Structure and Functions of Desert Ecosystems:
In ecology, desert ecology is the sum of the interactions between both biotic and abiotic processes in arid regions, and it includes the interactions of plant, animal, and bacterial populations in a desert habitat, ecosystem, and community. Some of the abiotic factors also include latitude and longitude, soil, and climate. Each of these factors have caused adaptations to the particular environment of the region. The biotic processes include animals and plants and the way they interact. Although deserts have severe climates, some plants still manage to grow. In hot deserts plants are called xerophytic meaning they are able to survive long dry periods. They may close their pores in daytime; they store water in their stems and leaves. Some of these plants include popcorn flower, barrel cactus and Saguaro cactus.
Deserts are most notable for their dry climates resulting from rain-blocking mountain ranges and remoteness from oceanic moisture. Deserts occupy one-fifth of the Earth's land surface and occur in two belts: between 15° and 35° latitude in both the southern and northern hemispheres. These bands are associated with the high solar intensities that all areas in the tropics receive, and being too far from the equator to receive rain from the Intertropical Convergence Zone.
Deserts support diverse communities of plant and animals that have evolved resistance to and methods of circumventing the extreme temperatures and arid conditions. Desert ecology is characterized by dry, alkaline soils, low net production and opportunistic feeding patterns by herbivores and carnivores. Lichens and blue-green algae are significant primary producers in the desert. The detrital food chain is less important in desert ecology than in the ecology of other regions.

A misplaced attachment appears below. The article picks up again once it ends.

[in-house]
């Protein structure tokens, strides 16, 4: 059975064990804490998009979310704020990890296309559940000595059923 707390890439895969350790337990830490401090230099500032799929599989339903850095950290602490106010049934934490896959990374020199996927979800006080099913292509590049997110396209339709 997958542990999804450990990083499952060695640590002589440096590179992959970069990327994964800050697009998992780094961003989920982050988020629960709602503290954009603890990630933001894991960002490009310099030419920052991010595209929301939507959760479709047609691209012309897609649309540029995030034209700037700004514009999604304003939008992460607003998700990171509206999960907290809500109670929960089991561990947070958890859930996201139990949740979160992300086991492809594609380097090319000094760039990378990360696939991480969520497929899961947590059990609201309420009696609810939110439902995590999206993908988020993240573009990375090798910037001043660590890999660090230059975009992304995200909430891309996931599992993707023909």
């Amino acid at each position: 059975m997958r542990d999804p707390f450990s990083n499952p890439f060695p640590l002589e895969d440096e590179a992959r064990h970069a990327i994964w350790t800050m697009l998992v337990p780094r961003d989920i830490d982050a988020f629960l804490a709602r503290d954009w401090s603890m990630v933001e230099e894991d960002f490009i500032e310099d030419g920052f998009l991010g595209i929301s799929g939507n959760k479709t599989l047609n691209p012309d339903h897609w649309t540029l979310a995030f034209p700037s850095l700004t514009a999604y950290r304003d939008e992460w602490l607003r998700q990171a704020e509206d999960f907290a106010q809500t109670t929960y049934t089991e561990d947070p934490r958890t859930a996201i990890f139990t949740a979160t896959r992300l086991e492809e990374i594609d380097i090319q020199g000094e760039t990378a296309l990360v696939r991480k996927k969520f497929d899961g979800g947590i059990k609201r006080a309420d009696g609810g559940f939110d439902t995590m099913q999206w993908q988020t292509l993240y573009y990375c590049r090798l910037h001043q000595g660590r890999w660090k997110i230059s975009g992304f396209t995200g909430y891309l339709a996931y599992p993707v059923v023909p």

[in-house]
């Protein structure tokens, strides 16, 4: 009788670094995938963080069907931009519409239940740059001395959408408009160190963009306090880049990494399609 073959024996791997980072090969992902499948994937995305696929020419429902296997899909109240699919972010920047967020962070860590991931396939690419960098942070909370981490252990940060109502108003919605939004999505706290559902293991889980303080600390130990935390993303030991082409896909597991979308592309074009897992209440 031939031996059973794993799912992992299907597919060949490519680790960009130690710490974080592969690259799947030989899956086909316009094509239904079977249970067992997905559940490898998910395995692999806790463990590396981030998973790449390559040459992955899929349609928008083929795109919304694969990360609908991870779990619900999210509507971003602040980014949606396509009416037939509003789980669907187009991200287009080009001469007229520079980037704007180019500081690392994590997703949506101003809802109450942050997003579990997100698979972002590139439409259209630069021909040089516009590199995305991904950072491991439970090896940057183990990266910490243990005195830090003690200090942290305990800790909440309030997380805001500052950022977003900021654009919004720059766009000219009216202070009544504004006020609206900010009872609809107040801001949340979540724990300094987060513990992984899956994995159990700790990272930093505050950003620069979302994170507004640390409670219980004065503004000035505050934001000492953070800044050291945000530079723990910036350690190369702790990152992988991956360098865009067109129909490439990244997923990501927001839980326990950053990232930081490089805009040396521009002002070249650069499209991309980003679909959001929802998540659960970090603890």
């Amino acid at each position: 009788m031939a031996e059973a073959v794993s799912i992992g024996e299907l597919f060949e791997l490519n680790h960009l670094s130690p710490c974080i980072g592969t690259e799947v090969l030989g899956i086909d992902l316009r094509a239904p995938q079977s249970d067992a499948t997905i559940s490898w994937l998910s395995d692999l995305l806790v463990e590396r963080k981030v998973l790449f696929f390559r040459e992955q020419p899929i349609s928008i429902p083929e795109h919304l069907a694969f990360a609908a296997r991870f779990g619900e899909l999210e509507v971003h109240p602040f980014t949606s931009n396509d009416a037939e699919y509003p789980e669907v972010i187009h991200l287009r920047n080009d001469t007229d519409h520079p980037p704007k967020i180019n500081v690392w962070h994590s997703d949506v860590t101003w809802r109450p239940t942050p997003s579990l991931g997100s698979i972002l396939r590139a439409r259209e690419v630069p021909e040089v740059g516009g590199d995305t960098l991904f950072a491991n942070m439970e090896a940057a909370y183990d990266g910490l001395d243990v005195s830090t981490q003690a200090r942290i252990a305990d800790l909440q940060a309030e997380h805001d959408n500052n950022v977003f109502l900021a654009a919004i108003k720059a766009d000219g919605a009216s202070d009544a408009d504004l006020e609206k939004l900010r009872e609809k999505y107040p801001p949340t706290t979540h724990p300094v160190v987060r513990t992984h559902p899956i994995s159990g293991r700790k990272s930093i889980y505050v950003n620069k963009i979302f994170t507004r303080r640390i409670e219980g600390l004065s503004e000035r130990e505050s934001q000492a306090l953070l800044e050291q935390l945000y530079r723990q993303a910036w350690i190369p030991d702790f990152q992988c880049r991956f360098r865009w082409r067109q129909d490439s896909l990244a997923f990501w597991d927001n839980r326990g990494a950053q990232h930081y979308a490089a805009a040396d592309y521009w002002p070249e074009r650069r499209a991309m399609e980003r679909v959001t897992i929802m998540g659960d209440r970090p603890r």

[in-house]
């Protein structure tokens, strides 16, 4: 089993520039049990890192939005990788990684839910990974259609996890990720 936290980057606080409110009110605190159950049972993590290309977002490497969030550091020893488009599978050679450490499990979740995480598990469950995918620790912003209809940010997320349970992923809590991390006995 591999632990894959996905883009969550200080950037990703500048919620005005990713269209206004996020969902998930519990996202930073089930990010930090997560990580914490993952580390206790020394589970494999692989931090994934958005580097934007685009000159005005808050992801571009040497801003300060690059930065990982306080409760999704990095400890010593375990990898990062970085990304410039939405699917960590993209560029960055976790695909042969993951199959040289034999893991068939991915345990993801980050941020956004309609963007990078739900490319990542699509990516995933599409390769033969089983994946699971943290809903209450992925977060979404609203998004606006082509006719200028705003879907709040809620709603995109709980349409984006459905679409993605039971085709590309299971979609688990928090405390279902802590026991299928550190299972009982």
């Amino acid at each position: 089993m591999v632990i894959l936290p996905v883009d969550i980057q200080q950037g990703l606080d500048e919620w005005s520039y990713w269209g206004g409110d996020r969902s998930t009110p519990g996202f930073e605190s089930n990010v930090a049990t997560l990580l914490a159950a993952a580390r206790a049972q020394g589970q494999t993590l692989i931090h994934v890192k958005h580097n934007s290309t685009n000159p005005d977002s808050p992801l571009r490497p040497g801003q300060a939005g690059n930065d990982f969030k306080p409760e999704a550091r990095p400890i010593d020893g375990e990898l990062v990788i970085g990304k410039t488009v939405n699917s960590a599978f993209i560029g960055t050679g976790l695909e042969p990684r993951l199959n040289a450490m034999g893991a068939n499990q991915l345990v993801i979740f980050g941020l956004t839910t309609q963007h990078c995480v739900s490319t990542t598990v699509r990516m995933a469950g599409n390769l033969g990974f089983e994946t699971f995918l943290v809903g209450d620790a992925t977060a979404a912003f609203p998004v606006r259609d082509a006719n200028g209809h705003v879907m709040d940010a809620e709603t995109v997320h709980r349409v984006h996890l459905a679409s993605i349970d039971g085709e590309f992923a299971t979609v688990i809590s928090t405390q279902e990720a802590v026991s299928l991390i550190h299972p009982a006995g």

- In a desert, producers are mainly shrubs/bushes; some grasses & a few trees.
- Dominant plant species include: Succulents (water - retaining plants adapted to arid climate or soil conditions) & hardy grasses.
- Besides some lower plants such as lichens & xerophytic mosses are also present.
- These include animals such as insects, reptiles which are capable of living in xeric conditions
- Besides some nocturnal rodents, birds & some mammalians like camel etc. are also found.
- Due to poor vegetation with very low amount of dead organic matter, decomposers are poor in desert ecosystem.
- The common decomposers are some bacteria & fungi, most of which are hemophilic.
2.Abiotic components: Due to high temperature & very low rainfall, the organic substances are poorly present in the soil.
Effects of Vehicular Routes on Soils in the Mojave Desert: Vehicular routes can directly affect soils by removing them, adding to them, changing their physical and chemical composition, or covering them with gravel or asphalt. Many of these changeshave effects that extend beyond the route corridor, and contribute to indirect and dispersed landscape effects on plants and animals.